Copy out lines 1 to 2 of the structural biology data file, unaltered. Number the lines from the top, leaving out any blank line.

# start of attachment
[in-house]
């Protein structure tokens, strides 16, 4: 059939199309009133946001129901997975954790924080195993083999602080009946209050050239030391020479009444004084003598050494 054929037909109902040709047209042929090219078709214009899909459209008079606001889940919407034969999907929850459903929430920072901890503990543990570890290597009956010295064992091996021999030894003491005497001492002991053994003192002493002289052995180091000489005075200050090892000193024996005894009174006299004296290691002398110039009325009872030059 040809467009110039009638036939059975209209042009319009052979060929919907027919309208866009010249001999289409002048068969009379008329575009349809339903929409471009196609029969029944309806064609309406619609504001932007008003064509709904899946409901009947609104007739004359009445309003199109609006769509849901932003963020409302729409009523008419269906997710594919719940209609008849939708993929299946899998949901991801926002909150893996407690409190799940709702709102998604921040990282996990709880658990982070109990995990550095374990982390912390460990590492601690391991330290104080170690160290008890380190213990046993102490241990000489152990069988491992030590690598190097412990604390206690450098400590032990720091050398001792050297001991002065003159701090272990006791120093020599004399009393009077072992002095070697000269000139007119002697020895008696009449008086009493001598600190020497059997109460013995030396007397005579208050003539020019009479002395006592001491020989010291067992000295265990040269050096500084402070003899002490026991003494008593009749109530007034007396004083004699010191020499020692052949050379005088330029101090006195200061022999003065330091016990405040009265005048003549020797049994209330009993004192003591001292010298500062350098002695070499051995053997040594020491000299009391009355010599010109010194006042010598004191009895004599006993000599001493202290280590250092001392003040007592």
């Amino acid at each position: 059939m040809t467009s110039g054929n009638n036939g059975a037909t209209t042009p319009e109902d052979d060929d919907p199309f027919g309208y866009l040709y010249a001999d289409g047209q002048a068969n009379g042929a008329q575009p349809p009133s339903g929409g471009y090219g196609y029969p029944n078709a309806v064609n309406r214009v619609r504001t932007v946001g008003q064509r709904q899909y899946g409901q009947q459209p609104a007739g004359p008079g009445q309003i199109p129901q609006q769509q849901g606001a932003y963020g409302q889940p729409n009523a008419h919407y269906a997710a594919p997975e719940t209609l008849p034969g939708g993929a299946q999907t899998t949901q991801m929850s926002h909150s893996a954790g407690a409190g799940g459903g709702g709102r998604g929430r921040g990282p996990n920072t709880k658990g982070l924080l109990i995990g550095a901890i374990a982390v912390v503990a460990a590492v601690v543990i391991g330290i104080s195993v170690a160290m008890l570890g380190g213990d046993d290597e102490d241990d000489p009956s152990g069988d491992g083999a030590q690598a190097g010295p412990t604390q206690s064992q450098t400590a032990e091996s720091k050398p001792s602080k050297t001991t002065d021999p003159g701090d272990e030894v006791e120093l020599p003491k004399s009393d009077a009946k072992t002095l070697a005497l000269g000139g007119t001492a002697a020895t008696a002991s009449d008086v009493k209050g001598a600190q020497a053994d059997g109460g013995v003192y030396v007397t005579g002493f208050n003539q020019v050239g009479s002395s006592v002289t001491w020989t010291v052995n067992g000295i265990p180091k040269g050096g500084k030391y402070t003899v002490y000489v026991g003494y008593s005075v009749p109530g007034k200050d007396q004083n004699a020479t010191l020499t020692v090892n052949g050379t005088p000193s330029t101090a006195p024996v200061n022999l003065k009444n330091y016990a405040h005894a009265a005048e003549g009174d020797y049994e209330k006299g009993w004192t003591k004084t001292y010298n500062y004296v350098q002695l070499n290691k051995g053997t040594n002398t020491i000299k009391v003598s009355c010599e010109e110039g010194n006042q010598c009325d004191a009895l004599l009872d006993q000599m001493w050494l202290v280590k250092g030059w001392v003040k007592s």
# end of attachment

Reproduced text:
[in-house]
């Protein structure tokens, strides 16, 4: 059939199309009133946001129901997975954790924080195993083999602080009946209050050239030391020479009444004084003598050494 054929037909109902040709047209042929090219078709214009899909459209008079606001889940919407034969999907929850459903929430920072901890503990543990570890290597009956010295064992091996021999030894003491005497001492002991053994003192002493002289052995180091000489005075200050090892000193024996005894009174006299004296290691002398110039009325009872030059 040809467009110039009638036939059975209209042009319009052979060929919907027919309208866009010249001999289409002048068969009379008329575009349809339903929409471009196609029969029944309806064609309406619609504001932007008003064509709904899946409901009947609104007739004359009445309003199109609006769509849901932003963020409302729409009523008419269906997710594919719940209609008849939708993929299946899998949901991801926002909150893996407690409190799940709702709102998604921040990282996990709880658990982070109990995990550095374990982390912390460990590492601690391991330290104080170690160290008890380190213990046993102490241990000489152990069988491992030590690598190097412990604390206690450098400590032990720091050398001792050297001991002065003159701090272990006791120093020599004399009393009077072992002095070697000269000139007119002697020895008696009449008086009493001598600190020497059997109460013995030396007397005579208050003539020019009479002395006592001491020989010291067992000295265990040269050096500084402070003899002490026991003494008593009749109530007034007396004083004699010191020499020692052949050379005088330029101090006195200061022999003065330091016990405040009265005048003549020797049994209330009993004192003591001292010298500062350098002695070499051995053997040594020491000299009391009355010599010109010194006042010598004191009895004599006993000599001493202290280590250092001392003040007592």